by Michael D. Brown


A supermarket transaction teaches humility to the proud thief, because the anomaly involved in using scrip in purchasing chance accurately portrays the necessity of donning the attitude even to a grizzly bear. Now and then, a razor blade behind a food stamp nonchalantly cuts morality to a standstill faster than a traffic light. Indeed, the demon above the public-assistance cheater secretly admires the trick. However, the cashier covering the register may be kind to a mother of twelve and drop six tickets in her little bag while hurrying her through the checkout process to concentrate on the young woman with falsely large breasts impatiently waiting behind Mom to spend her money which is real.


When the errant father hibernates, the line dancer returns home. She might dance with a bottle of beer in the privacy of their compact kitchenette. If she notices a spider, it means that a phone call from her sporadically concerned mother is imminent and she may begin reminiscing about lost glory. The plumber with a job to do next door takes a peek at her muddy tomatoes. Indeed, the bartender where she works often shares a shower with the plumber watching. With envy, the plumber sees her using a straw to inhale something from the surface of her kitchen table.


A bottle of beer satiates the cheater as well, with nine of her brood of twelve still under the age of sixteen and the eldest playing a three-card monte for spending cash in front of an apartment building several blocks away. A paycheck gets the most recent father stinking drunk, and a pickup truck provides income for the prior instigator while neither of these come to visit when they're flush; however, two or three of the poorest and most untrustworthy come to see their progeny and offer to pawn earrings, a bracelet, anything with a promise of acquiring food, but disappear shortly thereafter with the goods and the idea. Mom believes that a short order cook who sometimes shares day old bread and leftovers may be a step-brother or a distant cousin or perhaps an unremembered brief attachment. Relatively speaking, the same cast of characters appear daily though their back-stories become hazier when hunger sets in. A union leader borrows money from a deficit, but forgets his original intentions to assist in the rearing of his daughter, and purposefully suspends a bowling ball over a carpet tack to feel nagging remorse. The tabloid fashionable retreat to secret though well-photographed paradisical islands, and are increasingly replaced by the obese, the freakish and the kidnapped until the last sip of beer has dried in Mom's throat and apparent though unforeseen reality returns to lower expectations even further. Warranties are what made America great, although hers has expired and the mailbox will remain empty for another fifteen days. She can only sob into a paper napkin, wasting empty calories and barrel-aged nutrients.


A blotched lottery ticket assimilates with the plastic tablecloth like some satellite of the gaudy green flowers in the print and the numbers blur. Two buildings down, the line dancer's cancer ridden mother dials her telephone but changes her mind and hangs up when a groggy voiced ex-husband says, "Yeah, what's up?" Seeking something else, he stumbles, finding nothing but a jar of cocktail onions and soft muddy tomatoes in the refrigerator. His daughter has carried two bags of groceries four blocks before being blindsided by a pickup truck and having same strewn on the avenue. Unhurt but dazed, she wonders what she and her fiance will have for dinner. Perhaps their tryst will proceed straight to the copulation. Furthermore, a statesmanlike union leader beams with joy, and roller coasts toward abstraction figuring all will turn out right though his daughter is living with a cowboy who befriended some white collar defendant related to a tuba player. The tuba player has lost a fortune in a three-card monte outside an apartment house on a street he rarely walks.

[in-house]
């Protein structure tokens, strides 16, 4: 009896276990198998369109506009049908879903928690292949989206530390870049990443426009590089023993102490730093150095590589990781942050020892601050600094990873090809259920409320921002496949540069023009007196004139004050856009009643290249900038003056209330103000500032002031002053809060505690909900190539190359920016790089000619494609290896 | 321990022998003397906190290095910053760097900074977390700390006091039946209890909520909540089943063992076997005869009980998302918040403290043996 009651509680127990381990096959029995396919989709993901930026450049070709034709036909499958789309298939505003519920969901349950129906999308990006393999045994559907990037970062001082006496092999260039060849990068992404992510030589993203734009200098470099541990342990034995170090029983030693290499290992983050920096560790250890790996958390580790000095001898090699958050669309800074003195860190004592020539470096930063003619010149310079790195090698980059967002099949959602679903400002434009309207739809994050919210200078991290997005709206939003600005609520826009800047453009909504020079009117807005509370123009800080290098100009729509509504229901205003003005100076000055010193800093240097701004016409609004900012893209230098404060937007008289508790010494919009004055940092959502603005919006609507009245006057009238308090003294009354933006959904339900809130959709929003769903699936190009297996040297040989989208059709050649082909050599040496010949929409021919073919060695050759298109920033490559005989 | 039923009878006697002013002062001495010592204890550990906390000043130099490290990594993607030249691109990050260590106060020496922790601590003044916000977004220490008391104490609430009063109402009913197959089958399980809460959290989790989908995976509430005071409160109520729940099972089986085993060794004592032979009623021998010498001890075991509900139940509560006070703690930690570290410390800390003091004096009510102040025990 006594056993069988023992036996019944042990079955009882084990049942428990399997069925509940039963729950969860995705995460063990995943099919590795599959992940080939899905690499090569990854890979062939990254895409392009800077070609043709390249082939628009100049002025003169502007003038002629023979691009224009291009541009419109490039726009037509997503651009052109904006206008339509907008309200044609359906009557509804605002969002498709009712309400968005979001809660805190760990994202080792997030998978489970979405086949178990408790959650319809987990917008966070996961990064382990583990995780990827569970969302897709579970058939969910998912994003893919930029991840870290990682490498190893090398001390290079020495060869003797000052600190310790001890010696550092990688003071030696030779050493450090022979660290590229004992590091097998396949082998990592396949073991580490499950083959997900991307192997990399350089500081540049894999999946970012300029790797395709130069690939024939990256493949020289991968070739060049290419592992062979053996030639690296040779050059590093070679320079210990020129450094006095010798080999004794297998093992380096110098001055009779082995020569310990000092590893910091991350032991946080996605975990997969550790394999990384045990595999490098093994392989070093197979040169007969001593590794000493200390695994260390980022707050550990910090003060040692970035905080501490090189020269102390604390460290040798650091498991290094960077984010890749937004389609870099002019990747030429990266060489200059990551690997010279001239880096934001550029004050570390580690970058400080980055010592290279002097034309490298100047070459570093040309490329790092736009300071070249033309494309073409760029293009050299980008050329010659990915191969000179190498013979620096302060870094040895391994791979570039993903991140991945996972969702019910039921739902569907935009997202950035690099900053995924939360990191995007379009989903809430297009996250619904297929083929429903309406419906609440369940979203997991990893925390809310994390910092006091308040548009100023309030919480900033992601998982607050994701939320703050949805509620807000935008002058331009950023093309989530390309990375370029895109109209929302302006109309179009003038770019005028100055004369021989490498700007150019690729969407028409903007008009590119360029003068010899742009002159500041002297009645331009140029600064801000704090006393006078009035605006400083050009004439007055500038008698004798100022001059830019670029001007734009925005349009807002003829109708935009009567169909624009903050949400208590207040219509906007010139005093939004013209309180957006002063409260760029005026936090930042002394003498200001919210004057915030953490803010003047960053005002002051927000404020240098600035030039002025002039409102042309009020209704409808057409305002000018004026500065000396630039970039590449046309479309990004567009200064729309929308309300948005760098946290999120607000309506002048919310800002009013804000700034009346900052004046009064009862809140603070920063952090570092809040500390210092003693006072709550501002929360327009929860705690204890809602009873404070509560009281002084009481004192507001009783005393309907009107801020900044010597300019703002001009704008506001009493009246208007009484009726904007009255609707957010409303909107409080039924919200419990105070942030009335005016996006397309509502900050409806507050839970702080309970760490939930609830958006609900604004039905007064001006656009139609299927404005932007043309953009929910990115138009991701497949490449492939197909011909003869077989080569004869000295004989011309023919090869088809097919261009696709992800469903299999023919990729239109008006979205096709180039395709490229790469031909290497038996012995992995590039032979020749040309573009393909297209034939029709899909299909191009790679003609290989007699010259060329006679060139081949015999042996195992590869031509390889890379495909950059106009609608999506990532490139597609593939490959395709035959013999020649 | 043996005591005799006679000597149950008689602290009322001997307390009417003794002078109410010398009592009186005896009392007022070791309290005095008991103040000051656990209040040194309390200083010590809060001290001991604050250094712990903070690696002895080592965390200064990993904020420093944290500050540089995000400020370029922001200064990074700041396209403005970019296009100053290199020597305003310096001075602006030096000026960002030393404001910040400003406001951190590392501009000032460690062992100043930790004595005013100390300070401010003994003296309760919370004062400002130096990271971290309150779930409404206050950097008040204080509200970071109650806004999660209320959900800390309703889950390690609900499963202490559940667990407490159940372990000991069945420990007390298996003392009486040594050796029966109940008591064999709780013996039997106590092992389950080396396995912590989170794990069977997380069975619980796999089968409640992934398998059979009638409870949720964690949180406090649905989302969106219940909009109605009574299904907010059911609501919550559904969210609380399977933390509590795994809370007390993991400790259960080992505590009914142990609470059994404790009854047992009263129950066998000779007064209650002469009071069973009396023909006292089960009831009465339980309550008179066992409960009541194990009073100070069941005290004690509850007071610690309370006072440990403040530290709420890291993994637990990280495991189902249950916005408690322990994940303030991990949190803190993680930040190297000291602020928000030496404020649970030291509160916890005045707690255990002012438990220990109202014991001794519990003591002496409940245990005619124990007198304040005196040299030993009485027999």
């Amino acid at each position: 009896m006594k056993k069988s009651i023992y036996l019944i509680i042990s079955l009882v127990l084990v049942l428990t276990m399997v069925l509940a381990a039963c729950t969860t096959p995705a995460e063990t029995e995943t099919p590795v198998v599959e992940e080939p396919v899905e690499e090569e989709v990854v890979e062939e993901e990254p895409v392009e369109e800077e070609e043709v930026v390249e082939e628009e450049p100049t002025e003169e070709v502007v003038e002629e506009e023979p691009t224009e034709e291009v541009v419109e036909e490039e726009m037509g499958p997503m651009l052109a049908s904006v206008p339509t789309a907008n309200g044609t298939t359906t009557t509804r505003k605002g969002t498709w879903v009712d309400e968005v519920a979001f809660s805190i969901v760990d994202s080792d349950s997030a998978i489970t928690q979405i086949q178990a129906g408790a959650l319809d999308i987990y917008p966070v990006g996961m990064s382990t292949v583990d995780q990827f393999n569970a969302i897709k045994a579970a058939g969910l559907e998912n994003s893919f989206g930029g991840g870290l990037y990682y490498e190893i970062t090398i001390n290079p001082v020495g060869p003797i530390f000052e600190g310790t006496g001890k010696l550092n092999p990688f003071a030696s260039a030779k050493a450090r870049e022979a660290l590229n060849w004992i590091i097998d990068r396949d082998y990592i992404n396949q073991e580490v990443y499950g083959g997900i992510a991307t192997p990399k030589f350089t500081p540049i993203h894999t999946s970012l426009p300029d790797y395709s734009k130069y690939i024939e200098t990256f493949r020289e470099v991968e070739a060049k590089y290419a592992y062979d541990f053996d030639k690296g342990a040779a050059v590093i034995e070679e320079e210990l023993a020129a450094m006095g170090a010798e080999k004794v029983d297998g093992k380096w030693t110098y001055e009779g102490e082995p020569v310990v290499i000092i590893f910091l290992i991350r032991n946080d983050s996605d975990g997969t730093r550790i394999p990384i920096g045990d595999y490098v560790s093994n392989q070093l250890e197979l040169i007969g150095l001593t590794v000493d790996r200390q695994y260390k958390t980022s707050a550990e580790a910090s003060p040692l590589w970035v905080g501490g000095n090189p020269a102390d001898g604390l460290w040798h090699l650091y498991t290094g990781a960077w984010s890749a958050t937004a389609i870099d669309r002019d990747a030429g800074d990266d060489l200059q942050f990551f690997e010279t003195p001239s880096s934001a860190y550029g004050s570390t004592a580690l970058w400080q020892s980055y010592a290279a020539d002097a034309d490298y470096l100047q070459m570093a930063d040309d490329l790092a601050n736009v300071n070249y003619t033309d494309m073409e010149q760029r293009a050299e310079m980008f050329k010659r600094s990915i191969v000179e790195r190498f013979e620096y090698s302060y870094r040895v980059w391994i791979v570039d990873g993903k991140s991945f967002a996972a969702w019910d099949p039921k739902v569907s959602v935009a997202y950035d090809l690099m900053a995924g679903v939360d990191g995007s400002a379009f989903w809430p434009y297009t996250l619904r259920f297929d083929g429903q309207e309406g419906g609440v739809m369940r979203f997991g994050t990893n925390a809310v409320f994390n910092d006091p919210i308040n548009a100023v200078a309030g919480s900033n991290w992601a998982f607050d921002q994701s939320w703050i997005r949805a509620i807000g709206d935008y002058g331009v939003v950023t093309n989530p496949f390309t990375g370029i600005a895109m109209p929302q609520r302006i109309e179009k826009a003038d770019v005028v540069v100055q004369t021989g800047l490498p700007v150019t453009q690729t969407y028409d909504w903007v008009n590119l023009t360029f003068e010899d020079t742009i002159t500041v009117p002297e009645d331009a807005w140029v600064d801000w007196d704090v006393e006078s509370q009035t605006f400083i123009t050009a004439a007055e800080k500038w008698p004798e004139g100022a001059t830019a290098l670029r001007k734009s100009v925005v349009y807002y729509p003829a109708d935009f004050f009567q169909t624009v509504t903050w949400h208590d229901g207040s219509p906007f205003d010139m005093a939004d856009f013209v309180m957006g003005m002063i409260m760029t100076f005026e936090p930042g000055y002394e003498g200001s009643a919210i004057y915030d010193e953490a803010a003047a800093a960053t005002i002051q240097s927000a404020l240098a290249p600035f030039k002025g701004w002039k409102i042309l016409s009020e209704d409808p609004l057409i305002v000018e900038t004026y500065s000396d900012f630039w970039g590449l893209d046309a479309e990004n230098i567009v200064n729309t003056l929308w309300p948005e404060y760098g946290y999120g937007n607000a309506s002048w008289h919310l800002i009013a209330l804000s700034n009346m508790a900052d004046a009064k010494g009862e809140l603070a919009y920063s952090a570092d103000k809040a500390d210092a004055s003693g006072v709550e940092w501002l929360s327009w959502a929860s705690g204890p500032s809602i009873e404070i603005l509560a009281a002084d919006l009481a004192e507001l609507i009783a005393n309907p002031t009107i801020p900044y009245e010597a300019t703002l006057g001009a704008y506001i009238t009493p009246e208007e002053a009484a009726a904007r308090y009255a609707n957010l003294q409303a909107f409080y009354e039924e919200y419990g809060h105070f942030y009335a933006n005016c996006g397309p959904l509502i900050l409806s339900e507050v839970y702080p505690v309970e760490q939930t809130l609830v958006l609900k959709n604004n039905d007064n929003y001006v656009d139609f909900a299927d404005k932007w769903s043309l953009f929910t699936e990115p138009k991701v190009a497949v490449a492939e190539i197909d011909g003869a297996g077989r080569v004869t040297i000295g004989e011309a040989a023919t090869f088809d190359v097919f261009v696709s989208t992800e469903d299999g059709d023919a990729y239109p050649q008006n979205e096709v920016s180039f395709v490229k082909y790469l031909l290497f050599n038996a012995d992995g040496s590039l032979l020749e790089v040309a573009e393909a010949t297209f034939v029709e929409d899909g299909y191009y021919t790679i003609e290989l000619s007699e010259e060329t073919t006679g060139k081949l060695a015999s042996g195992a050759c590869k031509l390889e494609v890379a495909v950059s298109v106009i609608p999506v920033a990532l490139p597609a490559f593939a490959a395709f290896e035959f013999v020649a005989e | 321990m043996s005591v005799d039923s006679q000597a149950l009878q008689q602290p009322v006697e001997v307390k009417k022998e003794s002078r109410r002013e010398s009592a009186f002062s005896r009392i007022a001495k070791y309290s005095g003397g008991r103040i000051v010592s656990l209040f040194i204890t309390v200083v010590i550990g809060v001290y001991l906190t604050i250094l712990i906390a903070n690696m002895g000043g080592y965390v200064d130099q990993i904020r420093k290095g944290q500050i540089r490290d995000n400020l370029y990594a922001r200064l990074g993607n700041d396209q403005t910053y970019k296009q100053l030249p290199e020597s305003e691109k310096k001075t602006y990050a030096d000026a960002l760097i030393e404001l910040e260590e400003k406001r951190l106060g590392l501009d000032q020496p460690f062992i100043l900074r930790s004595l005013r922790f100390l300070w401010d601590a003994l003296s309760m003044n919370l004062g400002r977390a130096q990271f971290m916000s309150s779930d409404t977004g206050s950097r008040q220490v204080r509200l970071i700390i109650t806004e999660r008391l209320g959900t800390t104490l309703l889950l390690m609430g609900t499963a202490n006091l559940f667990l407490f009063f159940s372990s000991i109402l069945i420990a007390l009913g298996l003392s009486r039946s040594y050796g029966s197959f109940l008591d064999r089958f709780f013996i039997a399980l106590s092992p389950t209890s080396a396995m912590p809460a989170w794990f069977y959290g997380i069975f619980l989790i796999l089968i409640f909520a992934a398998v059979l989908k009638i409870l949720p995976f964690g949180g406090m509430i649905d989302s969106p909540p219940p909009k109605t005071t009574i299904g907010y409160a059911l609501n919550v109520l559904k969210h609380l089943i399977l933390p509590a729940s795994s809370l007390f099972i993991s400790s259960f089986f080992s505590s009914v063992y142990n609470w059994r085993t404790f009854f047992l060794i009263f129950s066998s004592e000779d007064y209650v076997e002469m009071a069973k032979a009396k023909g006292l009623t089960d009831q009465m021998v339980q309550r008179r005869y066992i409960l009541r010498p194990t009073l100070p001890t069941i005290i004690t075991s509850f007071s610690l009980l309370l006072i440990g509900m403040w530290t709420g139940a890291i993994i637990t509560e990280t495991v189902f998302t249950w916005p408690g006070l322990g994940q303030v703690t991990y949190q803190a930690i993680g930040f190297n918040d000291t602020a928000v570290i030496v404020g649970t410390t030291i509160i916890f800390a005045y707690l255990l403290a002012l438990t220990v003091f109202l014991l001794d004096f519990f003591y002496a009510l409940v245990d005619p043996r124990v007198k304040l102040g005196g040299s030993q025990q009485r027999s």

The supermarket checkout clerk feeling good about having supplied a sad looking mom with a chance at wealth is passing by the entrance to the building where her therapy group meets with no intention of attending same when she collides with a delinquent rushing home to tell mom that this evening they are going out to dinner and thirteen will be fed. Apologies ensue and a liquid compensation is offered, but as it begins to rain, minutes turn to hours and the youth does not return home that night to find the burned out remains of the apartment in which he shared a bed with two brothers. Nor to see his mother's body carried out on a stretcher and a crowd of fifty odd people watching in wonder. A little sister eats bread with a short order cook who has watched her progress from a distance and several children crying and making noise sit on the steps of a nearby apartment house until they are chased by the steaming water thrown from a window above by an embittered dying woman. They disperse and lose themselves and their past in crowded city streets, while somewhere in a darkened room a drifter caresses the unreal breasts of his confused girlfriend. With the sun's rising, the mournful notes of a battered tuba are heard telling of scattered dreams and crushed hopes. The player merely trying to recoup his losses, surprises himself. He didn't know he had it in him.